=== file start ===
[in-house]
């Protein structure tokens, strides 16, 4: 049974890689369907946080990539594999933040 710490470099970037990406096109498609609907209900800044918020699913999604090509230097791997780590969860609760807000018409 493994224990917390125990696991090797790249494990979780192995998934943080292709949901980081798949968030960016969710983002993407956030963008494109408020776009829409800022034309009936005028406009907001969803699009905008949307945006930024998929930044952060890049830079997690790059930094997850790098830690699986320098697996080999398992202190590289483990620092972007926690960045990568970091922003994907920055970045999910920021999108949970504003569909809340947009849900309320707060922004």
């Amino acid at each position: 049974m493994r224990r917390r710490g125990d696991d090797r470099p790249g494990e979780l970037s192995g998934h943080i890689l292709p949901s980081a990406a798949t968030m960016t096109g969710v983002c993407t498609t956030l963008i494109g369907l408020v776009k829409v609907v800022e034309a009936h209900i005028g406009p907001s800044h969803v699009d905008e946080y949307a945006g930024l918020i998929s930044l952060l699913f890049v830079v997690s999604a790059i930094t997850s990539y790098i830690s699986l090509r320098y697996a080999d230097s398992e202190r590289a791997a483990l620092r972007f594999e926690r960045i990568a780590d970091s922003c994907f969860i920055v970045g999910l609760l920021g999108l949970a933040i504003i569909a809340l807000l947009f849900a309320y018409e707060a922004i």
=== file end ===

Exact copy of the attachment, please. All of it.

[in-house]
């Protein structure tokens, strides 16, 4: 049974890689369907946080990539594999933040 710490470099970037990406096109498609609907209900800044918020699913999604090509230097791997780590969860609760807000018409 493994224990917390125990696991090797790249494990979780192995998934943080292709949901980081798949968030960016969710983002993407956030963008494109408020776009829409800022034309009936005028406009907001969803699009905008949307945006930024998929930044952060890049830079997690790059930094997850790098830690699986320098697996080999398992202190590289483990620092972007926690960045990568970091922003994907920055970045999910920021999108949970504003569909809340947009849900309320707060922004």
């Amino acid at each position: 049974m493994r224990r917390r710490g125990d696991d090797r470099p790249g494990e979780l970037s192995g998934h943080i890689l292709p949901s980081a990406a798949t968030m960016t096109g969710v983002c993407t498609t956030l963008i494109g369907l408020v776009k829409v609907v800022e034309a009936h209900i005028g406009p907001s800044h969803v699009d905008e946080y949307a945006g930024l918020i998929s930044l952060l699913f890049v830079v997690s999604a790059i930094t997850s990539y790098i830690s699986l090509r320098y697996a080999d230097s398992e202190r590289a791997a483990l620092r972007f594999e926690r960045i990568a780590d970091s922003c994907f969860i920055v970045g999910l609760l920021g999108l949970a933040i504003i569909a809340l807000l947009f849900a309320y018409e707060a922004i």